Last week I took a few minutes out of my day I made sauerkraut (with no vinegar whatsoever). I had a green cabbage from a local farm. I shredded it, added salt and whey, and mixed it up a bit and pounded it (very meditative to pound a cruciferous vegetable, let me tell you). Was called away and forgot about it. A few hours later I mixed it and pounded some more and packed it into jars, and left them on the counter for three days. Voila! After about 20 minutes work, I have sauerkraut!
Like most people in the US today, the first time I ate sauerkraut it was out of one of those jars from the store. The manufacturer makes the sauerkraut, adds preservatives and then pasteurizes the kraut, which kills any beneficial bacteria that ever lived in it. Plus, it doesn't taste as good as homemade, it's usually mushy, yuck! When I was a kid, I called the stuff ‘sour crap' to annoy my family members. As an adult, I did like it occasionally on a hot dog. But never with anything else.
Then I made the sauerkraut out of Nourishing Traditions. I was a bit scared to eat it when it was done… I mean, I left FOOD on the counter for three days! And then I'm supposed to eat it? But I took a tiny bite, and it was surprisingly good, with a crunch that I wasn't used to in sauerkraut. Plus it made me feel good! Pretty soon I was eating it with all sorts of things.
Health Benefits of Sauerkraut
It's actually amazing how much sauerkraut can help with a low carb / paleo / keto diet. For one thing, vitamin C is formed during the fermentation process. Sometimes it can be difficult to get vitamin C unless one is eating fruit, but this provides a lower carb way! Any lacto-fermented vegetable can aid in digestion, provide extra nutrients, and help digest meats or other foods. It's full of “good bacteria” and will also help if you've had constipation when starting your diet.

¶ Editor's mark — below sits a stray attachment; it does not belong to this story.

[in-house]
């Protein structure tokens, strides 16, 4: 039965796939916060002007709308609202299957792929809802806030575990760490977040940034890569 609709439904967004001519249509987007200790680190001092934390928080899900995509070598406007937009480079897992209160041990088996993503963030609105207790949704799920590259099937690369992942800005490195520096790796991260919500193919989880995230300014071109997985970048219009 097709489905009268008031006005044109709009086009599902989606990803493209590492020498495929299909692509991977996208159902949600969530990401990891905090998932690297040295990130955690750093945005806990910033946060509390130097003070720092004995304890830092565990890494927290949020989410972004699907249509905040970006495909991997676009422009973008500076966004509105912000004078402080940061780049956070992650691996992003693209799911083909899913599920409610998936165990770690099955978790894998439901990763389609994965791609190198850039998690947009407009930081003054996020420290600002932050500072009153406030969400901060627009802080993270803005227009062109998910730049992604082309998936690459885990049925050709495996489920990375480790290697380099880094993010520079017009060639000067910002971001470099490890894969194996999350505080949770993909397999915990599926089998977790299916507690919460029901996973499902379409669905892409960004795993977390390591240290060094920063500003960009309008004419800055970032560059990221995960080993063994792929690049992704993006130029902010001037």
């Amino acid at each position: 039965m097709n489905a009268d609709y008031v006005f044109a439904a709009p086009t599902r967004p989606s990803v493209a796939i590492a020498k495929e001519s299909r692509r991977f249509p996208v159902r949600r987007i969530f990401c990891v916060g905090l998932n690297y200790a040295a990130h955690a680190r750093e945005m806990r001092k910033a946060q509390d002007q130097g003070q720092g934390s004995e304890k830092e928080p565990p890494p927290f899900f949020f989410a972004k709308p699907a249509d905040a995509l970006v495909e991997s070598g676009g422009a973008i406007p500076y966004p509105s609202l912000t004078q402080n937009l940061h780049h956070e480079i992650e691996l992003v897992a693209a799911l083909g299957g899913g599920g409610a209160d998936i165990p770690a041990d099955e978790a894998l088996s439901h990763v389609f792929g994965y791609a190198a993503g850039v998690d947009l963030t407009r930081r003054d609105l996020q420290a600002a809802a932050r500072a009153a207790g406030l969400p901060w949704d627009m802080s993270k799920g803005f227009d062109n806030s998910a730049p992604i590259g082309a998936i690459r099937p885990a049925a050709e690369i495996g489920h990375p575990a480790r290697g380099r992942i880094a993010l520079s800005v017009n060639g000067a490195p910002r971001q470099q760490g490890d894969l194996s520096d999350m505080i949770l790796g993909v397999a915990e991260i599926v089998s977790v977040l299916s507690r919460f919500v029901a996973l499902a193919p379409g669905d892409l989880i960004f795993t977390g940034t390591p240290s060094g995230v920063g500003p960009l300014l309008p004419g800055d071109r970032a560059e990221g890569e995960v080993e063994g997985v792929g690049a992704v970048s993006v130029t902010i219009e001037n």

For more info on why unpasteurized sauerkraut is so good for you, please see this article from the Weston A Price foundation web site.
Until then, happy sauerkraut making! And let me know what you put in yours. I'm thinking of combining mine with the ginger carrots, yum.
Makes about 1 quart (depending on the size of the cabbage)
- 1 medium cabbage, cored and shredded
- 1 T caraway seeds (optional)
- up to 1 T celtic sea salt – I have used only 2 teaspoons of sea salt (using whey also) and had success
- 4 T whey (optional: for a casein/dairy free recipe, omit and use twice the sea salt)
In a large bowl, mix cabbage with caraway seeds, salt and whey. Pound with a wooden pounder or a meat hammer or just squeeze with your hands (this is actually very soothing and meditative) for about 10 minutes to release juices. Place in a quart-sized, wide-mouth mason jar and press down firmly with a pounder or meat hammer until juices come to the top of the cabbage. The top of the cabbage should be at least 1 inch below the top of the jar. Cover tightly and keep at room temperature for about 3 days before transferring to cold storage (fridge, cellar, or cold basement). The sauerkraut may be eaten immediately, but it improves with age.
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